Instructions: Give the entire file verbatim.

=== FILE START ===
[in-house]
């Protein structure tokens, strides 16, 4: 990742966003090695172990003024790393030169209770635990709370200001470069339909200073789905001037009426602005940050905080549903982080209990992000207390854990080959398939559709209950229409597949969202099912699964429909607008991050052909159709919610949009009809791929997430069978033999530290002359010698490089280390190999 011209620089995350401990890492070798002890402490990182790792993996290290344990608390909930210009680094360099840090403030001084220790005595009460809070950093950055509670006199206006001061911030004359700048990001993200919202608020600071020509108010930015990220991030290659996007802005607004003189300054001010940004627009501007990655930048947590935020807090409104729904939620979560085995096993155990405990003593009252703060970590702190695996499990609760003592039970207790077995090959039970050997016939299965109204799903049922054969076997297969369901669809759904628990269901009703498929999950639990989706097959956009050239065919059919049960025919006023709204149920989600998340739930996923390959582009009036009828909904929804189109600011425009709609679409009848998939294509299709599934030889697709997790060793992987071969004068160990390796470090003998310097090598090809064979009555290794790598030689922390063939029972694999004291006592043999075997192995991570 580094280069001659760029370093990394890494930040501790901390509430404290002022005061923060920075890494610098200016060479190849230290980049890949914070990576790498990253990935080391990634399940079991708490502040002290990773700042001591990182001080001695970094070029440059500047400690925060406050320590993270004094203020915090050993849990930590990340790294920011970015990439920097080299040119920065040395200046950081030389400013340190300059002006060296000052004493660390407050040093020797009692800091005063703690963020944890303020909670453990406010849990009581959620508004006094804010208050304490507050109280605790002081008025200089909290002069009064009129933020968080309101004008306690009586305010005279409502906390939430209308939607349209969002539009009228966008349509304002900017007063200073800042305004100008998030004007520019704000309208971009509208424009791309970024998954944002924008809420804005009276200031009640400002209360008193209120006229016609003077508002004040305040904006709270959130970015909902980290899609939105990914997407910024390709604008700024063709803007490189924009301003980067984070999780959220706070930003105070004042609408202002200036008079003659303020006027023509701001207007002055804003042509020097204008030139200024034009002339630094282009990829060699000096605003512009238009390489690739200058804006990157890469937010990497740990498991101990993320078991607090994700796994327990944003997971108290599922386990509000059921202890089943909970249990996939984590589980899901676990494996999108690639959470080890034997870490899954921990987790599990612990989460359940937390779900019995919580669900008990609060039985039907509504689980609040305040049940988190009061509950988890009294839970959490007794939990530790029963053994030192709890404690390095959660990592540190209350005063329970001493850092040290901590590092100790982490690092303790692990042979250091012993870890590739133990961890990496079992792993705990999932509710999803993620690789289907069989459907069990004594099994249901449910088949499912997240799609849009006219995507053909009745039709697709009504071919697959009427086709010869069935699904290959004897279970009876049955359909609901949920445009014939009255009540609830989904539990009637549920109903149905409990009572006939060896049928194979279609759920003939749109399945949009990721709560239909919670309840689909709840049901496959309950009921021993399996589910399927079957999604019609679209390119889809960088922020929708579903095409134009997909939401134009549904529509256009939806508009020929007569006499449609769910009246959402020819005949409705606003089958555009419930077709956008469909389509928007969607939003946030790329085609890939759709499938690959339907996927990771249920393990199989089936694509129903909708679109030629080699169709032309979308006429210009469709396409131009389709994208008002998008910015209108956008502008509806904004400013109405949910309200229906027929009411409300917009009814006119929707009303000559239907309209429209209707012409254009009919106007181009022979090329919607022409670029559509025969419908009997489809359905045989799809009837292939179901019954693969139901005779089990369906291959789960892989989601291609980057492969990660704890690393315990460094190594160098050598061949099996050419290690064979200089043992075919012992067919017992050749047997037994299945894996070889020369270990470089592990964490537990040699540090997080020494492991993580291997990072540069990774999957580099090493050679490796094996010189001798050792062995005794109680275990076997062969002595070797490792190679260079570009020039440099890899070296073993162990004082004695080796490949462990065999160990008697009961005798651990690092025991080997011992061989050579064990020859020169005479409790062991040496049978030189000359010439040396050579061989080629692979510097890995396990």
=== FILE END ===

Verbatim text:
[in-house]
């Protein structure tokens, strides 16, 4: 990742966003090695172990003024790393030169209770635990709370200001470069339909200073789905001037009426602005940050905080549903982080209990992000207390854990080959398939559709209950229409597949969202099912699964429909607008991050052909159709919610949009009809791929997430069978033999530290002359010698490089280390190999 011209620089995350401990890492070798002890402490990182790792993996290290344990608390909930210009680094360099840090403030001084220790005595009460809070950093950055509670006199206006001061911030004359700048990001993200919202608020600071020509108010930015990220991030290659996007802005607004003189300054001010940004627009501007990655930048947590935020807090409104729904939620979560085995096993155990405990003593009252703060970590702190695996499990609760003592039970207790077995090959039970050997016939299965109204799903049922054969076997297969369901669809759904628990269901009703498929999950639990989706097959956009050239065919059919049960025919006023709204149920989600998340739930996923390959582009009036009828909904929804189109600011425009709609679409009848998939294509299709599934030889697709997790060793992987071969004068160990390796470090003998310097090598090809064979009555290794790598030689922390063939029972694999004291006592043999075997192995991570 580094280069001659760029370093990394890494930040501790901390509430404290002022005061923060920075890494610098200016060479190849230290980049890949914070990576790498990253990935080391990634399940079991708490502040002290990773700042001591990182001080001695970094070029440059500047400690925060406050320590993270004094203020915090050993849990930590990340790294920011970015990439920097080299040119920065040395200046950081030389400013340190300059002006060296000052004493660390407050040093020797009692800091005063703690963020944890303020909670453990406010849990009581959620508004006094804010208050304490507050109280605790002081008025200089909290002069009064009129933020968080309101004008306690009586305010005279409502906390939430209308939607349209969002539009009228966008349509304002900017007063200073800042305004100008998030004007520019704000309208971009509208424009791309970024998954944002924008809420804005009276200031009640400002209360008193209120006229016609003077508002004040305040904006709270959130970015909902980290899609939105990914997407910024390709604008700024063709803007490189924009301003980067984070999780959220706070930003105070004042609408202002200036008079003659303020006027023509701001207007002055804003042509020097204008030139200024034009002339630094282009990829060699000096605003512009238009390489690739200058804006990157890469937010990497740990498991101990993320078991607090994700796994327990944003997971108290599922386990509000059921202890089943909970249990996939984590589980899901676990494996999108690639959470080890034997870490899954921990987790599990612990989460359940937390779900019995919580669900008990609060039985039907509504689980609040305040049940988190009061509950988890009294839970959490007794939990530790029963053994030192709890404690390095959660990592540190209350005063329970001493850092040290901590590092100790982490690092303790692990042979250091012993870890590739133990961890990496079992792993705990999932509710999803993620690789289907069989459907069990004594099994249901449910088949499912997240799609849009006219995507053909009745039709697709009504071919697959009427086709010869069935699904290959004897279970009876049955359909609901949920445009014939009255009540609830989904539990009637549920109903149905409990009572006939060896049928194979279609759920003939749109399945949009990721709560239909919670309840689909709840049901496959309950009921021993399996589910399927079957999604019609679209390119889809960088922020929708579903095409134009997909939401134009549904529509256009939806508009020929007569006499449609769910009246959402020819005949409705606003089958555009419930077709956008469909389509928007969607939003946030790329085609890939759709499938690959339907996927990771249920393990199989089936694509129903909708679109030629080699169709032309979308006429210009469709396409131009389709994208008002998008910015209108956008502008509806904004400013109405949910309200229906027929009411409300917009009814006119929707009303000559239907309209429209209707012409254009009919106007181009022979090329919607022409670029559509025969419908009997489809359905045989799809009837292939179901019954693969139901005779089990369906291959789960892989989601291609980057492969990660704890690393315990460094190594160098050598061949099996050419290690064979200089043992075919012992067919017992050749047997037994299945894996070889020369270990470089592990964490537990040699540090997080020494492991993580291997990072540069990774999957580099090493050679490796094996010189001798050792062995005794109680275990076997062969002595070797490792190679260079570009020039440099890899070296073993162990004082004695080796490949462990065999160990008697009961005798651990690092025991080997011992061989050579064990020859020169005479409790062991040496049978030189000359010439040396050579061989080629692979510097890995396990």